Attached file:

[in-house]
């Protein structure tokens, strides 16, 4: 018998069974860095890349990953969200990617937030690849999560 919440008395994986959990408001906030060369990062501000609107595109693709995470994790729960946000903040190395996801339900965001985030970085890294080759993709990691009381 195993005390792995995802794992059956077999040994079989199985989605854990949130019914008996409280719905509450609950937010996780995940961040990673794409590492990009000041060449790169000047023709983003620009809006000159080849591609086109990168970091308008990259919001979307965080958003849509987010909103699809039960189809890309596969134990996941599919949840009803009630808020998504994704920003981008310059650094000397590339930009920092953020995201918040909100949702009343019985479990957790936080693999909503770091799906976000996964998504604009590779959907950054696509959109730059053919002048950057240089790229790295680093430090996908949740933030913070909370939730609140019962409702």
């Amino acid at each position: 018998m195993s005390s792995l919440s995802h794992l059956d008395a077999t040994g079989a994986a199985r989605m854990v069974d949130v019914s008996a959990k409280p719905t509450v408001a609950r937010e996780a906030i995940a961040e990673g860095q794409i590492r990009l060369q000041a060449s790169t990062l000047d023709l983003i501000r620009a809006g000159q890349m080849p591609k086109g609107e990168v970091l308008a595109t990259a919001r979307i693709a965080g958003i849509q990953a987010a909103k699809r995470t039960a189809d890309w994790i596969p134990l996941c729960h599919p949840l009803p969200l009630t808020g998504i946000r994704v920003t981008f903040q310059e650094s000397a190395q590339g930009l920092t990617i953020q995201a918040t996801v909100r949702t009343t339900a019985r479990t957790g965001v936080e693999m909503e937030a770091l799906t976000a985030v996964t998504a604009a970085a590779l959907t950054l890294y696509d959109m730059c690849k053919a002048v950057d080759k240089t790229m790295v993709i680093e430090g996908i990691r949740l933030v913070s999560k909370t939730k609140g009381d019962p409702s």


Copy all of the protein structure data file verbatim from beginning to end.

[in-house]
């Protein structure tokens, strides 16, 4: 018998069974860095890349990953969200990617937030690849999560 919440008395994986959990408001906030060369990062501000609107595109693709995470994790729960946000903040190395996801339900965001985030970085890294080759993709990691009381 195993005390792995995802794992059956077999040994079989199985989605854990949130019914008996409280719905509450609950937010996780995940961040990673794409590492990009000041060449790169000047023709983003620009809006000159080849591609086109990168970091308008990259919001979307965080958003849509987010909103699809039960189809890309596969134990996941599919949840009803009630808020998504994704920003981008310059650094000397590339930009920092953020995201918040909100949702009343019985479990957790936080693999909503770091799906976000996964998504604009590779959907950054696509959109730059053919002048950057240089790229790295680093430090996908949740933030913070909370939730609140019962409702």
């Amino acid at each position: 018998m195993s005390s792995l919440s995802h794992l059956d008395a077999t040994g079989a994986a199985r989605m854990v069974d949130v019914s008996a959990k409280p719905t509450v408001a609950r937010e996780a906030i995940a961040e990673g860095q794409i590492r990009l060369q000041a060449s790169t990062l000047d023709l983003i501000r620009a809006g000159q890349m080849p591609k086109g609107e990168v970091l308008a595109t990259a919001r979307i693709a965080g958003i849509q990953a987010a909103k699809r995470t039960a189809d890309w994790i596969p134990l996941c729960h599919p949840l009803p969200l009630t808020g998504i946000r994704v920003t981008f903040q310059e650094s000397a190395q590339g930009l920092t990617i953020q995201a918040t996801v909100r949702t009343t339900a019985r479990t957790g965001v936080e693999m909503e937030a770091l799906t976000a985030v996964t998504a604009a970085a590779l959907t950054l890294y696509d959109m730059c690849k053919a002048v950057d080759k240089t790229m790295v993709i680093e430090g996908i990691r949740l933030v913070s999560k909370t939730k609140g009381d019962p409702s």